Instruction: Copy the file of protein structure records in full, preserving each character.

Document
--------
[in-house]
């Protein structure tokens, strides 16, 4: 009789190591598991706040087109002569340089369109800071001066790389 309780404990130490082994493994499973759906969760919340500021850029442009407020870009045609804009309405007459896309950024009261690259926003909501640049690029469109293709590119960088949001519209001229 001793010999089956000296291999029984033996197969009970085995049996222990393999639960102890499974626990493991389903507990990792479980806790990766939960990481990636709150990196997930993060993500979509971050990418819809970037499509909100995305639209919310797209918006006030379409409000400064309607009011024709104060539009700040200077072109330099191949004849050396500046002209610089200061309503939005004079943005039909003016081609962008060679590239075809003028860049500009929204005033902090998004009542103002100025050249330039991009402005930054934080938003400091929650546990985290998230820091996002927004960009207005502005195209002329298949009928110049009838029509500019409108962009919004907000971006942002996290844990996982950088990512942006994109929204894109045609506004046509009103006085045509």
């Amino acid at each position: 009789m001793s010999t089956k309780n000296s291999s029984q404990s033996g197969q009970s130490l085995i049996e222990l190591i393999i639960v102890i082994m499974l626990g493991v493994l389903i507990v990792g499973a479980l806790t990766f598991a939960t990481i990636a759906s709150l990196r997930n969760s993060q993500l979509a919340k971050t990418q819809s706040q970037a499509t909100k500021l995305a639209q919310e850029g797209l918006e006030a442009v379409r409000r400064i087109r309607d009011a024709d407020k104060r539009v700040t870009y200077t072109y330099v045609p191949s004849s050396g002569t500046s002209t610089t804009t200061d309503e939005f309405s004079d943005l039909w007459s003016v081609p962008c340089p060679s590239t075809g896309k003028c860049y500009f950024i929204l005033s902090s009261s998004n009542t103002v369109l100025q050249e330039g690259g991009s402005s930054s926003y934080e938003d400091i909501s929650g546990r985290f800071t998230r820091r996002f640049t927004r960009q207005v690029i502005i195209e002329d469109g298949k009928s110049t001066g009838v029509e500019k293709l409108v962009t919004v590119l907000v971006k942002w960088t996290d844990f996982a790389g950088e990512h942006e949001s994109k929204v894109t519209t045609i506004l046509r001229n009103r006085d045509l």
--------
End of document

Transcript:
[in-house]
């Protein structure tokens, strides 16, 4: 009789190591598991706040087109002569340089369109800071001066790389 309780404990130490082994493994499973759906969760919340500021850029442009407020870009045609804009309405007459896309950024009261690259926003909501640049690029469109293709590119960088949001519209001229 001793010999089956000296291999029984033996197969009970085995049996222990393999639960102890499974626990493991389903507990990792479980806790990766939960990481990636709150990196997930993060993500979509971050990418819809970037499509909100995305639209919310797209918006006030379409409000400064309607009011024709104060539009700040200077072109330099191949004849050396500046002209610089200061309503939005004079943005039909003016081609962008060679590239075809003028860049500009929204005033902090998004009542103002100025050249330039991009402005930054934080938003400091929650546990985290998230820091996002927004960009207005502005195209002329298949009928110049009838029509500019409108962009919004907000971006942002996290844990996982950088990512942006994109929204894109045609506004046509009103006085045509």
């Amino acid at each position: 009789m001793s010999t089956k309780n000296s291999s029984q404990s033996g197969q009970s130490l085995i049996e222990l190591i393999i639960v102890i082994m499974l626990g493991v493994l389903i507990v990792g499973a479980l806790t990766f598991a939960t990481i990636a759906s709150l990196r997930n969760s993060q993500l979509a919340k971050t990418q819809s706040q970037a499509t909100k500021l995305a639209q919310e850029g797209l918006e006030a442009v379409r409000r400064i087109r309607d009011a024709d407020k104060r539009v700040t870009y200077t072109y330099v045609p191949s004849s050396g002569t500046s002209t610089t804009t200061d309503e939005f309405s004079d943005l039909w007459s003016v081609p962008c340089p060679s590239t075809g896309k003028c860049y500009f950024i929204l005033s902090s009261s998004n009542t103002v369109l100025q050249e330039g690259g991009s402005s930054s926003y934080e938003d400091i909501s929650g546990r985290f800071t998230r820091r996002f640049t927004r960009q207005v690029i502005i195209e002329d469109g298949k009928s110049t001066g009838v029509e500019k293709l409108v962009t919004v590119l907000v971006k942002w960088t996290d844990f996982a790389g950088e990512h942006e949001s994109k929204v894109t519209t045609i506004l046509r001229n009103r006085d045509l």